From Madrid to Annapolis

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As Palestinian and Israeli leaders were meeting in the Annapolis Naval Base last week for yet another attempt at peacemaking, I remembered how my journalistic career led me to cover the Madrid peace conference back in 1991. I vividly remember how then-U.S. Secretary of State James Baker ’52 had kept everyone in the dark about the location of the international meeting. Once he declared Madrid as the site, many of us Palestinians felt a sense of jubilation at the looming discussions, yet the exact nature of the Palestinian delegation was also unknown until the last minute.

While there are some differences, some issues are still the same.

Besides the fact that in both cases a "Bush" president was in the White House, both conferences took place in the background of a violent Gulf War, and as was the case more than a decade ago, the United States knew that they had to offer something to its Arab allies — most importantly Saudi Arabia.

Like in Madrid, the key player making it happen was the U.S. secretary of state. And just as Secretary Condoleezza Rice had to muster all her diplomatic skills to get the meeting off the ground, former Secretary of State Baker had an even harder position with the hawkish Likud prime minister Yitshaq Shamir, his right-wing spokesman Binjamin Nethanyahu and with the Palestinian leadership that Israelis considered to be "terrorists."

While Mahmoud Abbas was introduced in Annapolis as the chairman of the Palestinian Liberation Organization (PLO), during the conference in Madrid, the PLO was not allowed to attend. The group did choose the Palestinian delegation, which was headed by one of its founders –” a respected Gazan doctor named Haider Abdeil Shafi (who passed away at the age of 88 this past September). While the PLO was the most obvious absentee in Madrid, the Hamas leaders, who won the parliamentary elections in Palestine, and the Iranians were the most talked about absentees in Annapolis.

While on paper, the potential for peace looks better now than it did in 1991, many Palestinians are much more skeptical now. Not only is the PLO present, but the idea of a two-state solution has become acceptable to all. Rice said that a Palestinian state is in the national interest of the United States. Israeli Prime Minister Ehud Olmert is quoted as saying that without a Palestinian state, Israel’s future will be in jeopardy.

Attending the Madrid conference felt essential, but the importance of summits has diminished as such forums have failed to produce results.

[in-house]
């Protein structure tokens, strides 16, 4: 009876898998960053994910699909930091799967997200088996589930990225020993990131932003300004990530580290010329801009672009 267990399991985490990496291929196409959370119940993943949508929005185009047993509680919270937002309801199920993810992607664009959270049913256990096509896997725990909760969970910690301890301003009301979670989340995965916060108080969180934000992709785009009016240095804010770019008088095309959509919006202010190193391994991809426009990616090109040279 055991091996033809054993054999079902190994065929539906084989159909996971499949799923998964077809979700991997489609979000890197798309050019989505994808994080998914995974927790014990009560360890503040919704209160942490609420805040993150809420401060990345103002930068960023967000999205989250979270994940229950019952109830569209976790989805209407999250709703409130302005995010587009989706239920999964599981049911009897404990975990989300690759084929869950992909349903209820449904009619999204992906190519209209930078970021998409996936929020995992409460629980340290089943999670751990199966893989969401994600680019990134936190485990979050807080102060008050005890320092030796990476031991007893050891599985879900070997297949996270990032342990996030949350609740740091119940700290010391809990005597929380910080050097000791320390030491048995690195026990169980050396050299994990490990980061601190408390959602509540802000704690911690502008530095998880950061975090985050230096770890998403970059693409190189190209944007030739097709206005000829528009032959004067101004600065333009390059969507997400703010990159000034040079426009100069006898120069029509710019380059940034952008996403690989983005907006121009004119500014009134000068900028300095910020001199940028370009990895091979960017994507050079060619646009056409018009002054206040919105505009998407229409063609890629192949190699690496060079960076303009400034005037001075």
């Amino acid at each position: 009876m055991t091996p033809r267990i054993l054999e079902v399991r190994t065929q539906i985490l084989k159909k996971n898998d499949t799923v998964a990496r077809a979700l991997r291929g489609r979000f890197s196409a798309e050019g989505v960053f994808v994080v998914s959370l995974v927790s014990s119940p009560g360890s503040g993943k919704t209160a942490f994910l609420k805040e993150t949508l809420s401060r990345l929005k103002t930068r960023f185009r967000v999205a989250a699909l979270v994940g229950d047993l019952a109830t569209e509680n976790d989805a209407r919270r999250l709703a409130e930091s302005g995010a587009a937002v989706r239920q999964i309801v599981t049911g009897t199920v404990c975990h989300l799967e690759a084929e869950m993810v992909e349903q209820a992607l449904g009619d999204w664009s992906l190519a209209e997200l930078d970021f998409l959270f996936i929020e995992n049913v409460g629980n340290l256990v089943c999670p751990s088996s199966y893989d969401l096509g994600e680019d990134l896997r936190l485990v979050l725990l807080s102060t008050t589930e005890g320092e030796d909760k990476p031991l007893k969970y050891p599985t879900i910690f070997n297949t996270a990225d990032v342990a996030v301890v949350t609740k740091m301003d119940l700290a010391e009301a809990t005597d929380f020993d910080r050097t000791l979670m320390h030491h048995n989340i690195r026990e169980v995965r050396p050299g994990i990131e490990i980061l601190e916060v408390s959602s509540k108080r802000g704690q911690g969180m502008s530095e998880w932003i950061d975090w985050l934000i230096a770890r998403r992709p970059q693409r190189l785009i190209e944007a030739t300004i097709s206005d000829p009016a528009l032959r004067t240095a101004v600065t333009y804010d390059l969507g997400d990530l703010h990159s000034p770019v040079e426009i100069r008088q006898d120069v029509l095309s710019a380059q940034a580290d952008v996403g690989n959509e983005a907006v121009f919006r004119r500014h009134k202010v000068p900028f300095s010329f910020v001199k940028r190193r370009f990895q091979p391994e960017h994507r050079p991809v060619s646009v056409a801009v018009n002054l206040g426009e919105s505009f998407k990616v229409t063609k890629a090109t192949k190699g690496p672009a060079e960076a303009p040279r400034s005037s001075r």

In the absence of an effective plan — even with strong U.S. presidential-level involvement — leading to independence from Israeli occupation and the ability to govern a sovereign, contiguous state, dissent has been on the rise among Palestinians. Some, seeing so many Jewish settlements dotting the West Bank, want to scrap the two-state solution and focus on a single, bi-national state.

Forty years after the Israeli occupation of Gaza and the West Bank, including Jerusalem, Palestinians have yet to find the formula for liberation. They have attempted cross-border violence (late 1960s), Arab and international diplomacy (1970s and ’80s), the first intifada (1987), secret talks in Oslo (1993), suicide attacks (throughout the 1990s and culminating in the second intifada), cross-border rocket attacks (2006 and this year), regional Arab initiatives (2000 and this year), international initiatives and peace envoys (since 1967), but nothing has succeeded.

The transcripts of conferences, peace initiatives, lofty speeches and U.N. agreements aimed at resolving the conflict could fill rooms. The reality is that, in defiance of U.N. Security Council Resolution 242, which states that it is inadmissible to occupy land by force, Palestinian territories are still under foreign military occupation.

Skeptics of U.S. motives have good reason for concern. To overcome mistrust based on past failures, President Bush will need to spend substantial political capital. In the early days of the Bush administration, the idea of using the cachet of the presidency was anathema because of former President Bill Clinton’s failed attempts to broker a peace agreement. But such high-level influence is critical today.

Palestinians can no longer afford a step-by-step approach like the process begun in Madrid. In the past, plans employing incremental improvements have been targets for extremists seeking dates and locations to use to derail the peace process. Consider what a radical Israeli citizen did to Yitzhak Rabin in 1995. Palestinian extremists have carried out suicide bombings and other horrific acts on the eve of Israeli elections and important redeployments, virtually guaranteeing the abandonment of Israeli withdrawal plans.

What is needed, as suggested in the Arab peace initiative and a number of Palestinian-Israeli peace initiatives, is an agreed-upon final status — something like the 1967 borders — and a process to implement terms that will be agreed to by all parties. Otherwise, this and future summits will continue to fail.

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